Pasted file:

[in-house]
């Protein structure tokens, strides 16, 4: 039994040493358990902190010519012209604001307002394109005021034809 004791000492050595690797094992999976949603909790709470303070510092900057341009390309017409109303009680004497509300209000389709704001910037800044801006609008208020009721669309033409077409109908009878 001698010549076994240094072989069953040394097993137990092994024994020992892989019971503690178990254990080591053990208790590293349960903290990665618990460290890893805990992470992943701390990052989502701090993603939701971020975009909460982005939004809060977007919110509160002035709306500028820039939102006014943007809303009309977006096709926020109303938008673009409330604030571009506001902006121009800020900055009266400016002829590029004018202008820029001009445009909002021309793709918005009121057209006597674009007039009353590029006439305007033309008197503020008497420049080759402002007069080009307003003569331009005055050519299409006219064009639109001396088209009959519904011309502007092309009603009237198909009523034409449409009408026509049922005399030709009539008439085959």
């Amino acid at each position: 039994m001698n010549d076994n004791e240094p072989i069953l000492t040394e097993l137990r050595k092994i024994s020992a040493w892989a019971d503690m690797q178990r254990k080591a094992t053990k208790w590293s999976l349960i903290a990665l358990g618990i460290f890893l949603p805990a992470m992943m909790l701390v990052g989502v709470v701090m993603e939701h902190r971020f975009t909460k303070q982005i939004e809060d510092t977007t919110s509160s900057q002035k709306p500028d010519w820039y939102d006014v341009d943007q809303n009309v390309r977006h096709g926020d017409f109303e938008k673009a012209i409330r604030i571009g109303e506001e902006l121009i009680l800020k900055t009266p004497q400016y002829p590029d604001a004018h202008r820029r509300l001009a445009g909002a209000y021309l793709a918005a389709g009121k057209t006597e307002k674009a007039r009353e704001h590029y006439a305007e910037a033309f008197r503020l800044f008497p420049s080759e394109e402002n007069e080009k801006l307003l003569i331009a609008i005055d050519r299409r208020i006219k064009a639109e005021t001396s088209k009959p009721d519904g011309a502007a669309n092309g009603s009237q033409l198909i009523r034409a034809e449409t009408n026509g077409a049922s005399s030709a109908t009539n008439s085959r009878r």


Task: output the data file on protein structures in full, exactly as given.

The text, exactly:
[in-house]
């Protein structure tokens, strides 16, 4: 039994040493358990902190010519012209604001307002394109005021034809 004791000492050595690797094992999976949603909790709470303070510092900057341009390309017409109303009680004497509300209000389709704001910037800044801006609008208020009721669309033409077409109908009878 001698010549076994240094072989069953040394097993137990092994024994020992892989019971503690178990254990080591053990208790590293349960903290990665618990460290890893805990992470992943701390990052989502701090993603939701971020975009909460982005939004809060977007919110509160002035709306500028820039939102006014943007809303009309977006096709926020109303938008673009409330604030571009506001902006121009800020900055009266400016002829590029004018202008820029001009445009909002021309793709918005009121057209006597674009007039009353590029006439305007033309008197503020008497420049080759402002007069080009307003003569331009005055050519299409006219064009639109001396088209009959519904011309502007092309009603009237198909009523034409449409009408026509049922005399030709009539008439085959």
């Amino acid at each position: 039994m001698n010549d076994n004791e240094p072989i069953l000492t040394e097993l137990r050595k092994i024994s020992a040493w892989a019971d503690m690797q178990r254990k080591a094992t053990k208790w590293s999976l349960i903290a990665l358990g618990i460290f890893l949603p805990a992470m992943m909790l701390v990052g989502v709470v701090m993603e939701h902190r971020f975009t909460k303070q982005i939004e809060d510092t977007t919110s509160s900057q002035k709306p500028d010519w820039y939102d006014v341009d943007q809303n009309v390309r977006h096709g926020d017409f109303e938008k673009a012209i409330r604030i571009g109303e506001e902006l121009i009680l800020k900055t009266p004497q400016y002829p590029d604001a004018h202008r820029r509300l001009a445009g909002a209000y021309l793709a918005a389709g009121k057209t006597e307002k674009a007039r009353e704001h590029y006439a305007e910037a033309f008197r503020l800044f008497p420049s080759e394109e402002n007069e080009k801006l307003l003569i331009a609008i005055d050519r299409r208020i006219k064009a639109e005021t001396s088209k009959p009721d519904g011309a502007a669309n092309g009603s009237q033409l198909i009523r034409a034809e449409t009408n026509g077409a049922s005399s030709a109908t009539n008439s085959r009878r």